Ok, let us start. You will need these ingredients: the tilefish: 3/4 to 1 pound. A cup of clam juice, or fish stock, or chicken stock. Some really good quality soy sauce (you should know that, like wine, soy sauce does come in different levels of quality and type, way beyond "low salt" and "regular" DO visit an Asian grocery store and ask). You will only need a tablespoon of it, but it should be the best you can find. And some scallions/green garlic/spring onions/baby leeks. You all know what she means by this, yes? Finally, a plastic bag with about a cup of flour in it, with a large pinch of salt and some pepper, and a non-stick pan.
Your fish will probably come in one, large piece. Cut it into the number of pieces you will need. Then, put it in the bag, with the seasoned flour, and shake to coat. While you need a cup of flour to do this, you will ultimately be using about two teaspoons of it. If you can figure out a way to use less flour (for this must be tossed after it is done), then by all means.
Now, put two tablespoons (remember, ragazzi, we MEASURE when we are looking to reduce calories. We do NOT eyeball), into a nonstick pan, and start heating it. Perhaps you should check beforehand, to make sure your fish will all fit into the pan. Annalena did so, and was glad she cut her large piece into two, smaller pieces.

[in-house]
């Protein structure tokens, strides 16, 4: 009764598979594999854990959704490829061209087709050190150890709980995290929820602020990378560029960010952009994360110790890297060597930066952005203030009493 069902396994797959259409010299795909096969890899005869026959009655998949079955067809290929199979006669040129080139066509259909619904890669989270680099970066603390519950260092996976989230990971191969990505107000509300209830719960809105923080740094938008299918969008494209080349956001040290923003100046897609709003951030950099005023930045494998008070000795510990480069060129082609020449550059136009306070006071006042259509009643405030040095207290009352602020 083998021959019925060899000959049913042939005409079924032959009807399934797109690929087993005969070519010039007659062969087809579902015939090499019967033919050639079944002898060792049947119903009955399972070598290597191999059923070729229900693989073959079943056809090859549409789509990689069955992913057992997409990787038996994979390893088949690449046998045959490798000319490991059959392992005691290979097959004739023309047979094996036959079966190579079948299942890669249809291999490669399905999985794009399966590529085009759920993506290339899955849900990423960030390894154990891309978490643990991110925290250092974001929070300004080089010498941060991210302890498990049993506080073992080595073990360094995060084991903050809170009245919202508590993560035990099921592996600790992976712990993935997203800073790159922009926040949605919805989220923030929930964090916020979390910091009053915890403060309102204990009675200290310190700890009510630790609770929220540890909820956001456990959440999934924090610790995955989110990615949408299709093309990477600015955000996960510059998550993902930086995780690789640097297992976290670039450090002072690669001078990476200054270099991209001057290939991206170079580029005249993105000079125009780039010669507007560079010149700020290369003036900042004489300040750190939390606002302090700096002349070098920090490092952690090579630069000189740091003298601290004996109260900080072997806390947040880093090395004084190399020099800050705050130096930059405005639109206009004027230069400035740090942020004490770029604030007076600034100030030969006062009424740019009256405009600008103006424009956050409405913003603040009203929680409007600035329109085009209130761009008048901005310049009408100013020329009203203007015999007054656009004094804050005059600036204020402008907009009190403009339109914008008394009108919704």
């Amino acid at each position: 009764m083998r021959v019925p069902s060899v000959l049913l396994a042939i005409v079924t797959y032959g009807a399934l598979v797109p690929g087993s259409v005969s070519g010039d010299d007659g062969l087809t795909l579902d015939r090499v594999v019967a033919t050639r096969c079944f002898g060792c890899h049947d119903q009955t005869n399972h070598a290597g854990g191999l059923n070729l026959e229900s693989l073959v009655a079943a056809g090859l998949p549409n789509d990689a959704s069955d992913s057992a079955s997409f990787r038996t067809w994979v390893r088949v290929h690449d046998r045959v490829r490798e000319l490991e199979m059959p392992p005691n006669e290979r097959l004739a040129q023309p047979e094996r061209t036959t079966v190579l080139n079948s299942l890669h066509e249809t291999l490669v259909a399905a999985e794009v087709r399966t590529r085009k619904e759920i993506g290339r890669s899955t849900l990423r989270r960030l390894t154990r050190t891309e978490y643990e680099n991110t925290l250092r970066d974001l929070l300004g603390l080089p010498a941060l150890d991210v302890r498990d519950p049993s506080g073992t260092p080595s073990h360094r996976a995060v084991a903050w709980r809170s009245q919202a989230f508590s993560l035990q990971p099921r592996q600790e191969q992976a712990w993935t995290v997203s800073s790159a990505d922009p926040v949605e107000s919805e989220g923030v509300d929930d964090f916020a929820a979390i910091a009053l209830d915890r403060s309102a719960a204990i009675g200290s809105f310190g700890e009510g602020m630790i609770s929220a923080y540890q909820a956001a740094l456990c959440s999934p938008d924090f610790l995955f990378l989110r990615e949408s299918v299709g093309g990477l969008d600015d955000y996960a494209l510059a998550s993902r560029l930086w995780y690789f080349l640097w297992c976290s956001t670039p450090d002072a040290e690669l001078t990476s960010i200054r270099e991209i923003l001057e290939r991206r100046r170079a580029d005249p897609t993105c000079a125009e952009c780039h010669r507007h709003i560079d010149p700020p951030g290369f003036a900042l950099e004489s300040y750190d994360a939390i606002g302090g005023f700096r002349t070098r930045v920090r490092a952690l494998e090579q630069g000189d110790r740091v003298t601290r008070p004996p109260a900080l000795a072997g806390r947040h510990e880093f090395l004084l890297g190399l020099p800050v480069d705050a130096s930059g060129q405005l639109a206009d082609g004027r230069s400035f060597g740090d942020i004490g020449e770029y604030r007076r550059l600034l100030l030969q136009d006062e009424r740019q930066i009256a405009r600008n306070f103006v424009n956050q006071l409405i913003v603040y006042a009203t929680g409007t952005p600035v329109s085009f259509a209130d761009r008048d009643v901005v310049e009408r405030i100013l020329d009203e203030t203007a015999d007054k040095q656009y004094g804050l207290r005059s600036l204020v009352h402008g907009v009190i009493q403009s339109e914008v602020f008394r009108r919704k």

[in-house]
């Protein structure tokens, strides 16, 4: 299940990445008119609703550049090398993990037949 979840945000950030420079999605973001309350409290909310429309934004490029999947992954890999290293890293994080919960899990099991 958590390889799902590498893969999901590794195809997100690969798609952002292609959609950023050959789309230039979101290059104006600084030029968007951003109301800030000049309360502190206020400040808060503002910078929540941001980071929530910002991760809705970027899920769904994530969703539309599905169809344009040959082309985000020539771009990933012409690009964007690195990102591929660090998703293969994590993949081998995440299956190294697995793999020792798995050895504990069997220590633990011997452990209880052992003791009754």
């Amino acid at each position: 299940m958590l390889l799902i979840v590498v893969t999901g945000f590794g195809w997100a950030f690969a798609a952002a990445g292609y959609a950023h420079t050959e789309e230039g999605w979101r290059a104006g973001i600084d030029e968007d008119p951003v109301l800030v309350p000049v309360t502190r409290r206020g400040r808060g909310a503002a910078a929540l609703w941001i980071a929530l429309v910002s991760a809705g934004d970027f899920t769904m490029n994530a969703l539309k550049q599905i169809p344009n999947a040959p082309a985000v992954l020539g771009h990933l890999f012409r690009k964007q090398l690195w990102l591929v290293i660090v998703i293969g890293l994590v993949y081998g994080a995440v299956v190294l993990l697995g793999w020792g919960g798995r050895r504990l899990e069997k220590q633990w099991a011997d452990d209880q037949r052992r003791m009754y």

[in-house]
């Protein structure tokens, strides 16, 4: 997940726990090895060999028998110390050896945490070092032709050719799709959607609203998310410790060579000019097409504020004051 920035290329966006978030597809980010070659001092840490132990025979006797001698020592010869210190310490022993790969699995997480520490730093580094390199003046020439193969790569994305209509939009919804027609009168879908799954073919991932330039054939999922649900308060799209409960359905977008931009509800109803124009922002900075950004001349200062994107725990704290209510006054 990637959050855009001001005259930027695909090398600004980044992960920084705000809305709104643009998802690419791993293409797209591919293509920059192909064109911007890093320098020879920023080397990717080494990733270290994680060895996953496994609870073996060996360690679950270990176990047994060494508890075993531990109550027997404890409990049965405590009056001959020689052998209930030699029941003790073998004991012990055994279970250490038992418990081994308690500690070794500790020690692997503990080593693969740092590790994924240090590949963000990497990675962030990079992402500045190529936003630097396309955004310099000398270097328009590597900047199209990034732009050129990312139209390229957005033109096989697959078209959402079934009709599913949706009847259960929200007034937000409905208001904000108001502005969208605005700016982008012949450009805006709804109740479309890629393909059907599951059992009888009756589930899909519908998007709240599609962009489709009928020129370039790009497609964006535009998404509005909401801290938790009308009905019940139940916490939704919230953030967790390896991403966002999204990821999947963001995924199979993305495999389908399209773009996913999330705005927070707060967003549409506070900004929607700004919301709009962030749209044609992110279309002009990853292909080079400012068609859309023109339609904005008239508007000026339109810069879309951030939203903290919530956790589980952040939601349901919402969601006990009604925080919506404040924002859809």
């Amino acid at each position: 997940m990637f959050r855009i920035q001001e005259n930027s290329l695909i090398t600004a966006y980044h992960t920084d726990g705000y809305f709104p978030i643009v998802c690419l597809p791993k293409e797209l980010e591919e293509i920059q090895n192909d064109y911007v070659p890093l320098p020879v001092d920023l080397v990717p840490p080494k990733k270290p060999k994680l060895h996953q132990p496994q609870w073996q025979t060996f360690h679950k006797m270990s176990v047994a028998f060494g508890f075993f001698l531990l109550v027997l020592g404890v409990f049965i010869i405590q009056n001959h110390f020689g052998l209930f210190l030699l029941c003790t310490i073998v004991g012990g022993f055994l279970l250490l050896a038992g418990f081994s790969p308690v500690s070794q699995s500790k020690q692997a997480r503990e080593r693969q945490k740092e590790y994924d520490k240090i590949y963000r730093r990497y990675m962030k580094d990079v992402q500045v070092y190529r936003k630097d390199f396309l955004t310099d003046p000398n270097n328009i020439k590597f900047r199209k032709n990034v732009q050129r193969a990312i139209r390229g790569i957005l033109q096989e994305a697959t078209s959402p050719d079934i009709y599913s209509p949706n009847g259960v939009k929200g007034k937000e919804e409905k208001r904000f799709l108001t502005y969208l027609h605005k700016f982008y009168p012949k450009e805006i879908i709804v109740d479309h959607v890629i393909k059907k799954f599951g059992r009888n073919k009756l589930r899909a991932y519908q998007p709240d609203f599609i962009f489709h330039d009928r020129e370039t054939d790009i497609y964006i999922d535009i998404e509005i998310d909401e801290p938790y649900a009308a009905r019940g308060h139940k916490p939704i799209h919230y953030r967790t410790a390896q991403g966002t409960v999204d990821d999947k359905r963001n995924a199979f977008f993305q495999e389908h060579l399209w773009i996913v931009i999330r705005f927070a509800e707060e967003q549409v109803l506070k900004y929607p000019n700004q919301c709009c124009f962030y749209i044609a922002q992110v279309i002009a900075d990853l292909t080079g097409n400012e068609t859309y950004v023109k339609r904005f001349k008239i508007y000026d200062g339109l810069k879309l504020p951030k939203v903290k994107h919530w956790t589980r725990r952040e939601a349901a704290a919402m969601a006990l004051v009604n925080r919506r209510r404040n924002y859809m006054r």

You really need to let the oil get hot here, for a very simple reason: nothing will suck up fat faster than flour. If the oil is hot, a sear will occur and the oil will not be absorbed as quickly as if it is not. In any event, you will probably use all the oil here, but worry not. Sear the fish for two minutes or so, on each side, just to crisp it a bit. Put it on a plate while you move to the next step, with is sauteeing your onion entity. These, you should slice into thin coins, until you have a good 1/2-3/4 cup of them. As with your car, "check the oil." If there is none in the pan, add another tablespoon. If there is very little, add it anyway. You will probably need to do this. Heat it up, and saute' the onion coins for about three minutes, adding a bit of salt. Use medium heat, and try not to brown them too much. Spoon them out of the pan.
Add the clam juice/ fish stock/chicken stock to the pan together with the soy sauce (one tablespoon, remember?), and then gently place the fish into the pan. Keep the heat low, and cook for about five minutes on one side. Now, with a more than usual modicum of care, get a paddle, and flip the fish pieces, and cook them for another three minutes. (You might want to add some sliced ginger to this cooking liquid. Next time for Annalena).
You will not be using the liquid, unless you wish to reduce it and drizzle it over your fish, which is totally unnecessary. Rather, plate your fish, spoon the green onions over it, and... VOILA.
Now, let's go back through that recipe, shall we? Three tablespoons of fat, two teaspoons of flour, a pound of fish, a cup of onions, clam juice and soy sauce. That sounds not too bad, oui?
So, ragazzi, do treat yourself to this. In Annalena's view, this was about as close to something you could get in a restaurant as you will get at home. Enjoy it.